Copyright

What Are Analogies? - Definition & Types

An error occurred trying to load this video.

Try refreshing the page, or contact customer support.

Coming up next: Analogy in Literature: Definition & Examples

You're on a roll. Keep up the good work!

Take Quiz Watch Next Lesson
 Replay
Your next lesson will play in 10 seconds
  • 0:03 What Is an Analogy?
  • 1:44 Part to Whole & Cause…
  • 2:44 Source to Product
  • 3:20 Example to Category &…
  • 4:17 Object to Function &…
  • 5:05 Lesson Summary
Save Save Save

Want to watch this again later?

Log in or sign up to add this lesson to a Custom Course.

Log in or Sign up

Timeline
Autoplay
Autoplay
Speed Speed

Recommended Lessons and Courses for You

Lesson Transcript
Instructor: Angela Janovsky

Angela has taught middle and high school English, Business English and Speech for nine years. She has a bachelor's degree in psychology and has earned her teaching license.

Analogy. The word itself is sometimes enough to intimidate the most confident of students. This lesson will explain the analogy and describe the most common types of analogies.

What Is an Analogy?

You're sitting in English class. The word analogy is written up on the board. Your day just took a terrible turn, right? Wrong! Students do not need to fear analogies.

In simple terms, an analogy describes or clarifies an idea by making a comparison between two things. However, analogies have a specific structure that will indicate a certain relationship between the two things. The setup of the analogy will indicate that relationship. When students struggle with analogies, it is because the relationship is difficult to understand.

For example, imagine you're given this analogy:

  • Branch : tree :: arm : man

How do you even read that with so many colons? It must be a typo…but it's not! The colons are a part of the structure of an analogy. Instead of serving a grammatical purpose, the colons stand in for other words.

This is how that analogy would be verbalized:

  • Branch is to tree as arm is to man.

The single colons mean 'is to,' and the double colon means 'as.' The analogy has two pairs of words that are connected. Your job is to discover the relationship that connects them. In this case, a branch is a part of a tree, just like an arm is a part of a man.

There are many different types of analogies. The fundamental aspect of all of them is always the relationship between the paired words.

So then, how are analogies divided into types? The rest of this lesson details some of the common relationships seen in analogies. Each one is a specific type of analogy.

Part to Whole & Cause to Effect

The first type of analogy is part to whole, which contains the part, or section of something larger, and the whole, or the entire entity. The example you've already seen shows a part to whole relationship:

  • Branch : tree :: arm : man

So what is the part and what is the whole? For the first pair, the branch is the part and the tree is the whole. The second pair maintains this relationship, as an arm is a part of a man.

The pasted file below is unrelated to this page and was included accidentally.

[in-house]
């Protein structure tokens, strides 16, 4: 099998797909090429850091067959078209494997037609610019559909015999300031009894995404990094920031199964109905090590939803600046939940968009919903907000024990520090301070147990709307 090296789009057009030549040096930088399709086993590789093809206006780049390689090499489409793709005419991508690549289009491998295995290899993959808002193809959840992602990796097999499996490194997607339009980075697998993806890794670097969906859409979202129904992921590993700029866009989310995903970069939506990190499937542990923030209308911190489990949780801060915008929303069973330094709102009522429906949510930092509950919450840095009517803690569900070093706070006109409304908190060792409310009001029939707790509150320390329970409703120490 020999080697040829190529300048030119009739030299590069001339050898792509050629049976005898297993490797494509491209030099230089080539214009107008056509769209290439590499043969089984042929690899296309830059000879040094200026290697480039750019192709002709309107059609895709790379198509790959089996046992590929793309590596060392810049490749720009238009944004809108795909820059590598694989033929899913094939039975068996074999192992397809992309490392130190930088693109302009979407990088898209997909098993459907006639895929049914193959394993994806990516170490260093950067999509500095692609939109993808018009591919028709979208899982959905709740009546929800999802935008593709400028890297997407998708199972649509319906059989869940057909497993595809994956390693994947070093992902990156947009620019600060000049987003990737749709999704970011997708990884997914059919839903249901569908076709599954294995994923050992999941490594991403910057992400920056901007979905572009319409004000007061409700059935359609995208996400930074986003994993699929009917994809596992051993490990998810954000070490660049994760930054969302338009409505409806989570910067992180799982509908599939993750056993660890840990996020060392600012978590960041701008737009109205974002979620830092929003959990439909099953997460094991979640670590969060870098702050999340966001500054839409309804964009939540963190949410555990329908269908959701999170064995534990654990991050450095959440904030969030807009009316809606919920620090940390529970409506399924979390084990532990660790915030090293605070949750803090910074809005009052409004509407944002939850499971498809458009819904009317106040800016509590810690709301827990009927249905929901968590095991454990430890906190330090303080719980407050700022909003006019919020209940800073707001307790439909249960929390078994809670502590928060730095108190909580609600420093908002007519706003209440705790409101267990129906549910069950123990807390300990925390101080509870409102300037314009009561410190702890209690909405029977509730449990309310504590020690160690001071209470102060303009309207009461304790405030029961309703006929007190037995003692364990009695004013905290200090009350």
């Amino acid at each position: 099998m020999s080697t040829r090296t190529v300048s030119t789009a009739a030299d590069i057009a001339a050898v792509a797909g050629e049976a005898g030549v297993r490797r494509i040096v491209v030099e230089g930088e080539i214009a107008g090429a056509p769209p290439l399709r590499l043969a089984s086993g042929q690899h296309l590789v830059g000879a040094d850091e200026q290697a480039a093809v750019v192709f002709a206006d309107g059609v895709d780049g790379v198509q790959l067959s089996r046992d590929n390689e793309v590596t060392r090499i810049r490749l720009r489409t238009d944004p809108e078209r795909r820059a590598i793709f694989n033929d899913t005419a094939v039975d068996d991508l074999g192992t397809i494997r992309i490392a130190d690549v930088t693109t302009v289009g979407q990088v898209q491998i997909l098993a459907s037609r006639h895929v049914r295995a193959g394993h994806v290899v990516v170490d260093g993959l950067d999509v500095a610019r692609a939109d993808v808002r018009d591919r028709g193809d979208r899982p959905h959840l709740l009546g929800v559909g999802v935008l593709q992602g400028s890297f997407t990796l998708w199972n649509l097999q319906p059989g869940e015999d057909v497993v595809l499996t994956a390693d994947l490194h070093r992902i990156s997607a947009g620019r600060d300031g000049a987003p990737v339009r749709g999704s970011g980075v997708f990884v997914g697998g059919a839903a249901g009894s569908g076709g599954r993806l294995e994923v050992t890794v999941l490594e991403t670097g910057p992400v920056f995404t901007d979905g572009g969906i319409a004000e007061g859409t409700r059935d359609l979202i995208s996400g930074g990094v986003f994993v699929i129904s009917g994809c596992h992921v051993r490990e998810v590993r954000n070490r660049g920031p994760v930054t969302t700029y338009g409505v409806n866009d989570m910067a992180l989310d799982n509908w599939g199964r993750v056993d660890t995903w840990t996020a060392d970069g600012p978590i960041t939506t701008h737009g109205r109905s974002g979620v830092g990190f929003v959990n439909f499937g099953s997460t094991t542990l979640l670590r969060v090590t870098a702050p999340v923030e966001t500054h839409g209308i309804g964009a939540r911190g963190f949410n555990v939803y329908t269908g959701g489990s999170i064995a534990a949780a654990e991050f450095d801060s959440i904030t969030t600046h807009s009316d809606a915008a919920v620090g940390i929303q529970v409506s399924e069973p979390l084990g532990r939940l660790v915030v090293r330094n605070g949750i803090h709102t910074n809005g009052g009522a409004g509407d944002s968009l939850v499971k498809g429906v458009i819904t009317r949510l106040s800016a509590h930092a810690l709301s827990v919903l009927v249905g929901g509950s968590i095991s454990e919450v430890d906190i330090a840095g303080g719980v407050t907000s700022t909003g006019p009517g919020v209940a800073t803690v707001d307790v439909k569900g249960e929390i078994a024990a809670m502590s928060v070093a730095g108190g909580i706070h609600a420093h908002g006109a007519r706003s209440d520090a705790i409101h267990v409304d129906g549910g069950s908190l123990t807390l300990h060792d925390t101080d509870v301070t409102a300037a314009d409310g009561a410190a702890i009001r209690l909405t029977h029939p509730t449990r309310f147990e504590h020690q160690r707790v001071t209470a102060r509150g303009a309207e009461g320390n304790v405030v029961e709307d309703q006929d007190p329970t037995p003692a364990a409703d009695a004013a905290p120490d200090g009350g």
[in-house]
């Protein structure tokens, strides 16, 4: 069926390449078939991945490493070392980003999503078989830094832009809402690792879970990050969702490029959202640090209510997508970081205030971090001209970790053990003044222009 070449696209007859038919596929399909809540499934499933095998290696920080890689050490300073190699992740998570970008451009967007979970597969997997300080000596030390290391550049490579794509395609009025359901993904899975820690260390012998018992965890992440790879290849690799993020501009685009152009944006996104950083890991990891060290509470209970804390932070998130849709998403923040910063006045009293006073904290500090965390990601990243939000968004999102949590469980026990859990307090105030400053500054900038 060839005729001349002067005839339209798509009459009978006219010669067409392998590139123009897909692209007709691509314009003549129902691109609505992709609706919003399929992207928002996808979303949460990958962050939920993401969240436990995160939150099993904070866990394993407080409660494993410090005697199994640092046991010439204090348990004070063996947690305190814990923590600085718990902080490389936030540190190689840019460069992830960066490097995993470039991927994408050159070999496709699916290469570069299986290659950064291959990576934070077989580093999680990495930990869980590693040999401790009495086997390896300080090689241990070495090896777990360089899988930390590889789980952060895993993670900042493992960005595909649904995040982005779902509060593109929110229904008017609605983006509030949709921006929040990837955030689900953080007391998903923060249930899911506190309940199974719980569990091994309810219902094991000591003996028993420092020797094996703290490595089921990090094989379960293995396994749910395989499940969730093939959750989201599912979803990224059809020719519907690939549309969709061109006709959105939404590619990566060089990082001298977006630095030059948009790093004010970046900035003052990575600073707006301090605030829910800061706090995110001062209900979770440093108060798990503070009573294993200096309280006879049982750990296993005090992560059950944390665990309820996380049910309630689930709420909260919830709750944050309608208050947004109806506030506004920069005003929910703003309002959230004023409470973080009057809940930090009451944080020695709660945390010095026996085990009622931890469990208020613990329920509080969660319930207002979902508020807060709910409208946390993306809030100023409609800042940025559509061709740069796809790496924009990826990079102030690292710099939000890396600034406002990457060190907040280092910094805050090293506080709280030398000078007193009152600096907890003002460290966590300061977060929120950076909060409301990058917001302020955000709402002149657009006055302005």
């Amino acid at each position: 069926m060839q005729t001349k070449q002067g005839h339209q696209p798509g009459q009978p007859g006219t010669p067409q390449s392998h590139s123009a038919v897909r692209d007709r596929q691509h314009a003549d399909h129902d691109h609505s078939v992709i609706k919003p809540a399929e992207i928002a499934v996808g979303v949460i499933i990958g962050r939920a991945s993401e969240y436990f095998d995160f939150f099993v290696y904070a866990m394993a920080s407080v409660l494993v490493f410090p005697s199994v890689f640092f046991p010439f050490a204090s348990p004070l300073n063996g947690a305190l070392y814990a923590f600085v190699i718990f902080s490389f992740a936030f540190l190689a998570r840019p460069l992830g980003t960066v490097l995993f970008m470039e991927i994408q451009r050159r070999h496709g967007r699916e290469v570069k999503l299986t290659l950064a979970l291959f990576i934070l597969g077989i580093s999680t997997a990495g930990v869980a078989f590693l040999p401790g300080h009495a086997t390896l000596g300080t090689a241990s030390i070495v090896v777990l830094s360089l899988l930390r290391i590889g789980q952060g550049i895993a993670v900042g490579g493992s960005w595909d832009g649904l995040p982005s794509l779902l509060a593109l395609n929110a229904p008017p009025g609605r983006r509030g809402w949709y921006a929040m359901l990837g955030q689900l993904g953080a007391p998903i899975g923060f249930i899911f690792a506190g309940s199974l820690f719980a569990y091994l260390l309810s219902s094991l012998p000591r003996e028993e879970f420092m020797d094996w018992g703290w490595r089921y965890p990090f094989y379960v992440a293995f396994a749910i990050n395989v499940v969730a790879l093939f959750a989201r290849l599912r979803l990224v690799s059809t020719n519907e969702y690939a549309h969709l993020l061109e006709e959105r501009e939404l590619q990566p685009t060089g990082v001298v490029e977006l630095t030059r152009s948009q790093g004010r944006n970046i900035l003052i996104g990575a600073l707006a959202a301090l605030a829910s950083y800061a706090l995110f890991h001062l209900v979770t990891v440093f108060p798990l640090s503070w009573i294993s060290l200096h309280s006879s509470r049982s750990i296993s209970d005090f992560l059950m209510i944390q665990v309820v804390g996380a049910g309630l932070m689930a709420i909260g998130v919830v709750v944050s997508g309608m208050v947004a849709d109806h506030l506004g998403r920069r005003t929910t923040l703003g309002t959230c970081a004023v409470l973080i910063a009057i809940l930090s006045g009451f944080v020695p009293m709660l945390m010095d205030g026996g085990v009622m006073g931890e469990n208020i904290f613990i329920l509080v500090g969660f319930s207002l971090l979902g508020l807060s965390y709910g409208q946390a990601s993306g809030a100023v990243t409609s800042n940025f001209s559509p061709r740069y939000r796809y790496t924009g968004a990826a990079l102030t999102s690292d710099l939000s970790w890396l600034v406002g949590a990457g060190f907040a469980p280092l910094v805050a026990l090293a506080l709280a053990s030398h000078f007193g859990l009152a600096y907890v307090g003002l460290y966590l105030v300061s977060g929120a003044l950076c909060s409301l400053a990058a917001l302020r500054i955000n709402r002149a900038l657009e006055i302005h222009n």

Cause to Effect

The second type of analogy is cause to effect. This analogy contains one word that is the cause, or the source of some action or condition, and another word that is the effect, or the result or consequence.

Here is an example:

  • Earthquake : tsunami :: cavity : toothache

What caused the tsunami? The earthquake! And what caused the toothache? The cavity, of course! Thus, each pair has one word representing a cause paired with the resulting effect.

Source to Product

Source to product is a type of analogy in which the first word contains the source, or the person, place, or thing, from which something comes. The product is the substance or object that is manufactured or created.

Here's an example of a source to product analogy:

  • Wood : baseball bat :: oranges : orange juice

Both these pairs show the source from which the product is created. A baseball bat is made from wood, and orange juice is squeezed from oranges. The wood and oranges are the sources, and the bat and juice are the products.

To unlock this lesson you must be a Study.com Member.
Create your account

Register to view this lesson

Are you a student or a teacher?

Unlock Your Education

See for yourself why 30 million people use Study.com

Become a Study.com member and start learning now.
Become a Member  Back
What teachers are saying about Study.com
Try it risk-free for 30 days

Earning College Credit

Did you know… We have over 200 college courses that prepare you to earn credit by exam that is accepted by over 1,500 colleges and universities. You can test out of the first two years of college and save thousands off your degree. Anyone can earn credit-by-exam regardless of age or education level.

To learn more, visit our Earning Credit Page

Transferring credit to the school of your choice

Not sure what college you want to attend yet? Study.com has thousands of articles about every imaginable degree, area of study and career path that can help you find the school that's right for you.

Create an account to start this course today
Try it risk-free for 30 days!
Create an account
Support